The Calgary November morning is, as usual, most unforgiving—lung piercing ice air, gray cement sky, energy-sucking wind, nothing alive as far as the ice fog will show. I pull into the driveway of a friend’s elegant home in an upscale neighborhood to deliver a package. Braced against the rawness, I push my body from car warmth into hostile bluster. Then I see her.
On the very next driveway, which ramped into an equally elegant home, stands an ancient woman. Her skin is dark and folded, her body long and lean. She is underdressed in a wildly colored African cloth tied around her torso and shoulders. Her scrawny brown legs stick out, bare, sandals holding her feet. She stands frozen still, the cloth wrap flapping as if a Safeway bag has caught on the side of a sculpture. Leaning on a long pole snagged in a hollow on the cement drive and extending far above her head, she stares, unmoving, into the sterility of the Hamptons. She does not belong here in front of these double garage doors.
The gray-black hair twisted in a wild unkempt ball on top of her head shadows eyes that are slits of pain. I see the question seared on her face: “Where am I?” I catch her attention, smile and wave, and she waves back, oddly flipping her wrist down instead of up like my own. Even her hand movements seem out of place. She should be waving to a laughing child across a field or to a friend bent over a fire cooking a meal. I am the intruder and my breath catches in my throat for the sacred glimpse of sorrow and loss I am encountering.
She stays with me all day as I run there and back again—a displaced woman. Someone brought her to Canada for her best interest, but her best interests are far away. At her age, beginnings like this hold little joy. Somewhere else is home. Somewhere else her best dreams, joys, babies, quarrels and hopes have been buried. She will not find them here. It is her real tragedy to have no personal history to stumble over in the course of a day.
But, the spirit of women is strong, and some will find a way to create good history in new or difficult places. In one sense, the displaced woman is at a significant crossroads. Will she live into the difficult “now” and enter into life, or will she give up and allow her soul to shrivel and dry?
Perhaps the reason this image stays with me is that she pictures a bit of my own journey—and maybe yours, too. I have sometimes stood with my face bitten by a strange wind, wondering where I am. Do you know that feeling? There is a sense in which we are all displaced. We were not created to live in the stress and severity of this culture; we are designed for a garden. And when we are sufficiently quiet, a dream-echo in our souls calls our name and beckons us to come home, only we cannot find our home. “Where am I?” The dream can turn to a nightmare in a moment.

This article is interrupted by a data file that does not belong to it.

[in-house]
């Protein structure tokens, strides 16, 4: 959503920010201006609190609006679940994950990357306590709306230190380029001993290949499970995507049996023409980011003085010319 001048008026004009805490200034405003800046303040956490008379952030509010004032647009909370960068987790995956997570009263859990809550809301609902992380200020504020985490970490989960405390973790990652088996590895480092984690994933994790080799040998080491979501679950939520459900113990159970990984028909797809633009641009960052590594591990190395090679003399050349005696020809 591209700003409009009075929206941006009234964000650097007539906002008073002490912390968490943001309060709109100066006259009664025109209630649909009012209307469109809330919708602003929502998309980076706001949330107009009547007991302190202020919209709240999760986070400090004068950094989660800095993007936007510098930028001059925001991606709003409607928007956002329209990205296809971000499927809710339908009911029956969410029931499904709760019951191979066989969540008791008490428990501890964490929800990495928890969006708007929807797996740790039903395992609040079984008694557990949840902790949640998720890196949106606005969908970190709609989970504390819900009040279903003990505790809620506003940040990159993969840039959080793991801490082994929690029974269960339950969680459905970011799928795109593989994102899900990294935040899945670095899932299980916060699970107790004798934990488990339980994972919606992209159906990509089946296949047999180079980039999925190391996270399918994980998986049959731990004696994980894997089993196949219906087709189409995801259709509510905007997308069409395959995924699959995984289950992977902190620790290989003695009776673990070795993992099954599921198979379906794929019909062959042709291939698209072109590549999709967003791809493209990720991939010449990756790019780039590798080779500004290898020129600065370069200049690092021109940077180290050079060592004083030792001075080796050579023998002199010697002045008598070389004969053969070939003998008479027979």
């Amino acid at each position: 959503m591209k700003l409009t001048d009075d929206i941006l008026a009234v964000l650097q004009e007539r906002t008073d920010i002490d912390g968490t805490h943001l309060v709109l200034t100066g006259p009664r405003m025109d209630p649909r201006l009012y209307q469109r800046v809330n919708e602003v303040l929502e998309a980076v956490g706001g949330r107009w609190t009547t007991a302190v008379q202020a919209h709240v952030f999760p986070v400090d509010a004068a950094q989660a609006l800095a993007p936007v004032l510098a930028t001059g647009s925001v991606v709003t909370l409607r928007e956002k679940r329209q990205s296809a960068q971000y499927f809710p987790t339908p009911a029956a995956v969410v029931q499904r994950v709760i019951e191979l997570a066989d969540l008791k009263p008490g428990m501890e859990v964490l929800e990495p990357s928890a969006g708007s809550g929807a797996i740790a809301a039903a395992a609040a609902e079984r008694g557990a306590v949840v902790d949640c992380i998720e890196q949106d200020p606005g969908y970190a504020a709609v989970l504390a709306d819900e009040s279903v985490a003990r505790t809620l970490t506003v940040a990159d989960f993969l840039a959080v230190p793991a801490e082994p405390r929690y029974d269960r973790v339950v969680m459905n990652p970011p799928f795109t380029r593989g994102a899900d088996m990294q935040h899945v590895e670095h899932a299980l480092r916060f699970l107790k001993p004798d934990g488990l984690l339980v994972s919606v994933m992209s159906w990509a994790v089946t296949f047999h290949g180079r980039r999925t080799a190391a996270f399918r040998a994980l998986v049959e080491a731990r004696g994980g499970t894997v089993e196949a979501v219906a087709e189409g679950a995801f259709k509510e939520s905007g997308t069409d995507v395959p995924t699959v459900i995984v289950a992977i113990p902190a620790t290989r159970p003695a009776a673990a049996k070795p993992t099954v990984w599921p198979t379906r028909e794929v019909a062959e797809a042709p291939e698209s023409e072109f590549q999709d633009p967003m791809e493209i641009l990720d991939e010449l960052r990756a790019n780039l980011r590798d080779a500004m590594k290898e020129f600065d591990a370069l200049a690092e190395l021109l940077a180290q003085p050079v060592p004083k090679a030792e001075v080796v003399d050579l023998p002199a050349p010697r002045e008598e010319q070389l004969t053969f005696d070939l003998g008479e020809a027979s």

C.S. Lewis writes about this, calling it our “lifelong nostalgia” to be reunited with our Creator. We are never quite at ease, never fully content, profoundly lonely at odd times and sometimes bitterly broken. Real relationships with other human persons soothe this homesickness, but not even the most precious friend is able to cure our primal longing. Inside our souls, some loneliness always remains. The woman’s heart is relentlessly seeking to be at home with her God.
People, so many people: we seek them, they seek us. We cannot help ourselves. But like them, we disappoint. Physical, emotional and relational abandonment is the living death of modern life. Perhaps this is why it is easy to become attached to things. What we own, we can control. Our ‘stuff’ distracts us and provides material with which we can stuff the holes in our souls. It veils our nakedness. It feels good. For a while.
When Jesus walked earth’s soil as God and man, homesick for heaven and one with our human experience, He offered these words of comfort: “Fear not, for I am with you.” We cannot go to Him, so He comes to us. That is His promise.
In my worst moments, I have thought this to be an anemic pledge. I want my problems solved, not just a promise of some ethereal ‘presence.’ But age and experience has changed my understanding. Presence is what we most need. Here is our Emmanuel, our ‘God with us.’ God’s eternal embrace supports our shaky hearts and displaced lives. The real presence of God secures our inner person so we can once more lean into life and birth something good. The real presence of God is transforming us, one by one. The transformation seems to begin with an intensifying of the loneliness, the homesickness. The bleaker the landscape, the more acute the longing. Then, a moment occurs when the displaced woman wants God more than she wants comfort, peace or help. Thus she experiences the crucial point of change, the beginning of Love. The real presence of God becomes the greatest solace, the highest joy, and life renewed.
We are all displaced. Some feel it more acutely than others. We lean on our sticks and wonder where we are. Don’t let your eternal hungers and thirsts be put aside. Use them as a source of motivation to inspire your personal cooperation with God. Everyday life is being torn down, and every day, it is being rebuilt. Every woman chooses where she will put her energy. It is never too late to become a builder and bearer of life. As one poet wrote, ‘God is present and He is dancing on my chaos.’
Marilyn Elliott is a member of Soul Care Collective’s Steering Committee.